Park-museum Vrana will impress you with a magnificent ensemble of 821 tree, shrub and grass species in an area of less than 100 ha. It was established by Tsar Ferdinand for the royal family as an out-of-town summer residence.
Over the course of 40 years, a number of renowned landscape designers have been involved in the development of the parkland. Until 1908, the gardener-landscaper was Vasil Georgiev, who undertook the largest afforestation measures and built the first alleys and paths in the park – the Main Alley, the Alley with the plane trees and others.
The main composition of the park was designed by the Fench gardener Jules Lochot, who was the first director of the Princely Botanical Gardens in Sofia from 1887-1908 and later a professor at Versailles, Paris.
From 1903 to 1908 the Austrian Johann Kellerer of the Munich Botanical Gardens designed and built the six rockeries. The king personally ordered their construction because of his great affection for the alpine flora of the Bulgarian lands.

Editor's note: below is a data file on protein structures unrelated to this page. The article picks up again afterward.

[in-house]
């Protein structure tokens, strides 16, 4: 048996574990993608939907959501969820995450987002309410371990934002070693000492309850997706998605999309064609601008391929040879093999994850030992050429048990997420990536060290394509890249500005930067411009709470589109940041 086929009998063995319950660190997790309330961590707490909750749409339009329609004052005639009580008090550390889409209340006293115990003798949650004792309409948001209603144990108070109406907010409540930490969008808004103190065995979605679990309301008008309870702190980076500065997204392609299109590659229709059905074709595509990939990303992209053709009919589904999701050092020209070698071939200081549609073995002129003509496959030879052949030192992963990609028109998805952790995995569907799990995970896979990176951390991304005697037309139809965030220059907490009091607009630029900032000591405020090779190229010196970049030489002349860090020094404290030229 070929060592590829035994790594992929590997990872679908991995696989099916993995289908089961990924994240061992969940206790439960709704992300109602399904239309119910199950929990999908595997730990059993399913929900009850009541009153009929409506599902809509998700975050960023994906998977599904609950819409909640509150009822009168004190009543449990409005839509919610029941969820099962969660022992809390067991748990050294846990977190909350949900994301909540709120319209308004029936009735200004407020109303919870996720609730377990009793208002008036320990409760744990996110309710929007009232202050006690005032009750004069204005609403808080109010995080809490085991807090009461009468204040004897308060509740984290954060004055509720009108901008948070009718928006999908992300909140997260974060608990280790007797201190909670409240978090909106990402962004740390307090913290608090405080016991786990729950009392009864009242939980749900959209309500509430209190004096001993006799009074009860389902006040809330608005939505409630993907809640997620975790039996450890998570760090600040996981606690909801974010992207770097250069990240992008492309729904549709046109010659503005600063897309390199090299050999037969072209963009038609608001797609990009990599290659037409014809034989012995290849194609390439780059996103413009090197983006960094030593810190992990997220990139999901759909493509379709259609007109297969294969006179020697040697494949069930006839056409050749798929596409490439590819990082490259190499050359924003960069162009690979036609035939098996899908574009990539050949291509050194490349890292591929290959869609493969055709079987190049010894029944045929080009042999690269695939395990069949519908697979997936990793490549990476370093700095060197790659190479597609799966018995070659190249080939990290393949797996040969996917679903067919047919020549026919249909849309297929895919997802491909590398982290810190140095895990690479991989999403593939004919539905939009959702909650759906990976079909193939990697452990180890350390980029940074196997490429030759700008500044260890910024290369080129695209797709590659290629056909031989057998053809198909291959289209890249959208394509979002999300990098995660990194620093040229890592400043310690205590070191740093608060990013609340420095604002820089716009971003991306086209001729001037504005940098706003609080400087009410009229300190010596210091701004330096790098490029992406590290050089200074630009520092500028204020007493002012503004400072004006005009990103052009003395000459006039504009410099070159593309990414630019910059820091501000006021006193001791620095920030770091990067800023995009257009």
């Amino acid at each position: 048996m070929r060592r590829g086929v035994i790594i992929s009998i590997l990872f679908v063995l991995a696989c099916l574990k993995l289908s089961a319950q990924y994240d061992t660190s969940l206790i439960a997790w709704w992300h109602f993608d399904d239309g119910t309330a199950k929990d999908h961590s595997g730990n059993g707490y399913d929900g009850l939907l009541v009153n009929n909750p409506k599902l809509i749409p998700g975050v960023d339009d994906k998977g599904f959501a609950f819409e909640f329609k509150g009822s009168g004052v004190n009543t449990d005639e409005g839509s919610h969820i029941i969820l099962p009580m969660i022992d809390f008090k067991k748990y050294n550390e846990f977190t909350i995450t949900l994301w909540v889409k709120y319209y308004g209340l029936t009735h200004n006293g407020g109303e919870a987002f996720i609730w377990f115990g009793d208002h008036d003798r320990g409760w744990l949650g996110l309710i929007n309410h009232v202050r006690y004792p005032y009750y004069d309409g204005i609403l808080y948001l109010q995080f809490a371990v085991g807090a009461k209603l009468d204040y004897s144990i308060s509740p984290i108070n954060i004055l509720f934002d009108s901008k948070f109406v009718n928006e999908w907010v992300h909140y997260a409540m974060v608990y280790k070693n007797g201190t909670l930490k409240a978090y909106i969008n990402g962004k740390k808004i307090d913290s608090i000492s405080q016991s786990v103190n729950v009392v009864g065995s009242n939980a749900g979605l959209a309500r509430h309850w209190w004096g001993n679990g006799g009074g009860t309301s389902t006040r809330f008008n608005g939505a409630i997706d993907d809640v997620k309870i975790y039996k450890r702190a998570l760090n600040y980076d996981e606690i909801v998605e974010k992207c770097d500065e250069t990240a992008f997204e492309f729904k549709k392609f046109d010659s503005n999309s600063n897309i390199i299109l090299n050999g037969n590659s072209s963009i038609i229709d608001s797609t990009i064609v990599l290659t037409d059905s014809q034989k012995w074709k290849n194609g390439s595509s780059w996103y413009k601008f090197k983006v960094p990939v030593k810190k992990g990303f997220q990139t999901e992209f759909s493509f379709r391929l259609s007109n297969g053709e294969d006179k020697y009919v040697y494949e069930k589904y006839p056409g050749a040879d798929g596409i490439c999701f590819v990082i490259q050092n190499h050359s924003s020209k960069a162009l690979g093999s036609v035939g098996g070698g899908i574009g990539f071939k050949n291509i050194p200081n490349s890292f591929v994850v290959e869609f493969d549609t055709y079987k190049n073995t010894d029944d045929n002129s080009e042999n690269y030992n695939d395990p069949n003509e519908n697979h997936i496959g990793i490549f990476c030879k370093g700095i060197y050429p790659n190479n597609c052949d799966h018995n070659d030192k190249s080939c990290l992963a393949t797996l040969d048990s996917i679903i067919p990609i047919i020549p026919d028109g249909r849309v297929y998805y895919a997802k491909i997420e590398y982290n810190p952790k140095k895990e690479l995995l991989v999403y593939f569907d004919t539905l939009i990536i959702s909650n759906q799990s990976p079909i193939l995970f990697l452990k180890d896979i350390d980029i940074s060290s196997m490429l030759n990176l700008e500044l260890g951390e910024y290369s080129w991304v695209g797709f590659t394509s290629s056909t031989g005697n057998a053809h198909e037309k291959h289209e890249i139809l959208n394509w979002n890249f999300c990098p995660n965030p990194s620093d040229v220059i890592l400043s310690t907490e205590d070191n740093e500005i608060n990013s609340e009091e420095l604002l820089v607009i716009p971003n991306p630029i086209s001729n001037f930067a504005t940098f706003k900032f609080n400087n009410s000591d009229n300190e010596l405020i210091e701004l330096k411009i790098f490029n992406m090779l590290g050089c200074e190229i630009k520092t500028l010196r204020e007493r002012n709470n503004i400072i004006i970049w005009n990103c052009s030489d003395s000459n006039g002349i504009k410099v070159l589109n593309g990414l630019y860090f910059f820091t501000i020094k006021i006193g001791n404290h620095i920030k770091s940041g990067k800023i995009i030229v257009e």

The Czech Anton Kraus also worked as the chief gardener. Under his direction, most of the tree vegetation was planted. He laid the foundations for the volumetric and spatial construction of today’s remarkable open spaces in the park. In 1911, the Daallem rock garden was built, named after the famous botanical garden in Berlin. Among the many tree species that can still be seen in the park today are oak, sequoia, fir, sycamore, liriodendron, linden, pine and others.
At a later stage, two ponds were constructed with waterfowl and lotuses. For 10 years a small branch of the Royal Zoo in Sofia resided on the territory of the park. There were deers, two elephants, a camel, yaks, swamp birds and pheasants. The king purchased two elephants from Hamburg, which he named Nal and Damianti, after the ancient Indian epic. Apart from entertaining the king’s children, they were used for farm work.
Today, the park is open for visitors and in autumn is hosting the Sofia lights festival creating a magical visual reality in the park.